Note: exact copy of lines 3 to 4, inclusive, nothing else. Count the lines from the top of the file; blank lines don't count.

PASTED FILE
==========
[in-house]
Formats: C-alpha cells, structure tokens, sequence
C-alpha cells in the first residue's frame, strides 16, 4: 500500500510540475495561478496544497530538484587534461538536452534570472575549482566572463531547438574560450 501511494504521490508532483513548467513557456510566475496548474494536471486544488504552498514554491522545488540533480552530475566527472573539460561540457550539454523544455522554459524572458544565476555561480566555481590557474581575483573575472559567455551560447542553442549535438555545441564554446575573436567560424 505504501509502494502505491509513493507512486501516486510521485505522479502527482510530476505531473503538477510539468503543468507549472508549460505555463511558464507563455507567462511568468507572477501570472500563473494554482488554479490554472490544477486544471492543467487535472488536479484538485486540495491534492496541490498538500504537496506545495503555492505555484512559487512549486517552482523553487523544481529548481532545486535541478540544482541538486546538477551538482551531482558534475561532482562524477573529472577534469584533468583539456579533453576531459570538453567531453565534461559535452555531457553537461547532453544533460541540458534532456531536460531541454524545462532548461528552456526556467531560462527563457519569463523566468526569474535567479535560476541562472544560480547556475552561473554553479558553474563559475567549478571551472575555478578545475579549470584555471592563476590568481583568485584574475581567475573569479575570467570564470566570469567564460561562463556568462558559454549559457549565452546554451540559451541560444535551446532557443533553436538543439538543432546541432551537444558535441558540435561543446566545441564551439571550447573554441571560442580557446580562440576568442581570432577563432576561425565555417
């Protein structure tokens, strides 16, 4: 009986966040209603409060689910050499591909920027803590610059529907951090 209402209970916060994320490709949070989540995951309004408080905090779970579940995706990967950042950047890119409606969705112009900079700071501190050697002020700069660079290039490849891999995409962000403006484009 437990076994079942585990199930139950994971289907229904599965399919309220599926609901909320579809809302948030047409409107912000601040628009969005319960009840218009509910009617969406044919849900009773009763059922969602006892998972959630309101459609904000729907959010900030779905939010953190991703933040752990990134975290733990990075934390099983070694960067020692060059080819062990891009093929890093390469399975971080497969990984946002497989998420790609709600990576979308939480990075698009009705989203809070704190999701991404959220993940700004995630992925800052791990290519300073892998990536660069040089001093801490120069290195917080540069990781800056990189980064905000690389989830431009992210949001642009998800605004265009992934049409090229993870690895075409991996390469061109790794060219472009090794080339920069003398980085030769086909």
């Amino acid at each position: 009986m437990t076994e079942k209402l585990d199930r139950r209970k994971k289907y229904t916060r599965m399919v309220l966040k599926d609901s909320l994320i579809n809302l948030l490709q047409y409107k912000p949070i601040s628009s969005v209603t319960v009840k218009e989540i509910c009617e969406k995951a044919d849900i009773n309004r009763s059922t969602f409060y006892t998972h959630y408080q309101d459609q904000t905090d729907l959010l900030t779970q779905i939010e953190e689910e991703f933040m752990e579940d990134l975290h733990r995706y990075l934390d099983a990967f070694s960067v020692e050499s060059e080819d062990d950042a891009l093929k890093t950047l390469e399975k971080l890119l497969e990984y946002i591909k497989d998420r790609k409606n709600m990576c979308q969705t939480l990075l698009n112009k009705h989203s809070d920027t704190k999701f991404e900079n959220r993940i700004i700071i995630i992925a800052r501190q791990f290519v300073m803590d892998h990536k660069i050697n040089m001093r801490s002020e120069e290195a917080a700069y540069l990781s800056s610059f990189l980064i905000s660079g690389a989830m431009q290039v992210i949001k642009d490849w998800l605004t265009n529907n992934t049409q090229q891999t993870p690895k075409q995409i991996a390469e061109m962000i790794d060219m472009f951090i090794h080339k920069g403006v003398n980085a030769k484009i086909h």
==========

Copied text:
C-alpha cells in the first residue's frame, strides 16, 4: 500500500510540475495561478496544497530538484587534461538536452534570472575549482566572463531547438574560450 501511494504521490508532483513548467513557456510566475496548474494536471486544488504552498514554491522545488540533480552530475566527472573539460561540457550539454523544455522554459524572458544565476555561480566555481590557474581575483573575472559567455551560447542553442549535438555545441564554446575573436567560424 505504501509502494502505491509513493507512486501516486510521485505522479502527482510530476505531473503538477510539468503543468507549472508549460505555463511558464507563455507567462511568468507572477501570472500563473494554482488554479490554472490544477486544471492543467487535472488536479484538485486540495491534492496541490498538500504537496506545495503555492505555484512559487512549486517552482523553487523544481529548481532545486535541478540544482541538486546538477551538482551531482558534475561532482562524477573529472577534469584533468583539456579533453576531459570538453567531453565534461559535452555531457553537461547532453544533460541540458534532456531536460531541454524545462532548461528552456526556467531560462527563457519569463523566468526569474535567479535560476541562472544560480547556475552561473554553479558553474563559475567549478571551472575555478578545475579549470584555471592563476590568481583568485584574475581567475573569479575570467570564470566570469567564460561562463556568462558559454549559457549565452546554451540559451541560444535551446532557443533553436538543439538543432546541432551537444558535441558540435561543446566545441564551439571550447573554441571560442580557446580562440576568442581570432577563432576561425565555417
């Protein structure tokens, strides 16, 4: 009986966040209603409060689910050499591909920027803590610059529907951090 209402209970916060994320490709949070989540995951309004408080905090779970579940995706990967950042950047890119409606969705112009900079700071501190050697002020700069660079290039490849891999995409962000403006484009 437990076994079942585990199930139950994971289907229904599965399919309220599926609901909320579809809302948030047409409107912000601040628009969005319960009840218009509910009617969406044919849900009773009763059922969602006892998972959630309101459609904000729907959010900030779905939010953190991703933040752990990134975290733990990075934390099983070694960067020692060059080819062990891009093929890093390469399975971080497969990984946002497989998420790609709600990576979308939480990075698009009705989203809070704190999701991404959220993940700004995630992925800052791990290519300073892998990536660069040089001093801490120069290195917080540069990781800056990189980064905000690389989830431009992210949001642009998800605004265009992934049409090229993870690895075409991996390469061109790794060219472009090794080339920069003398980085030769086909």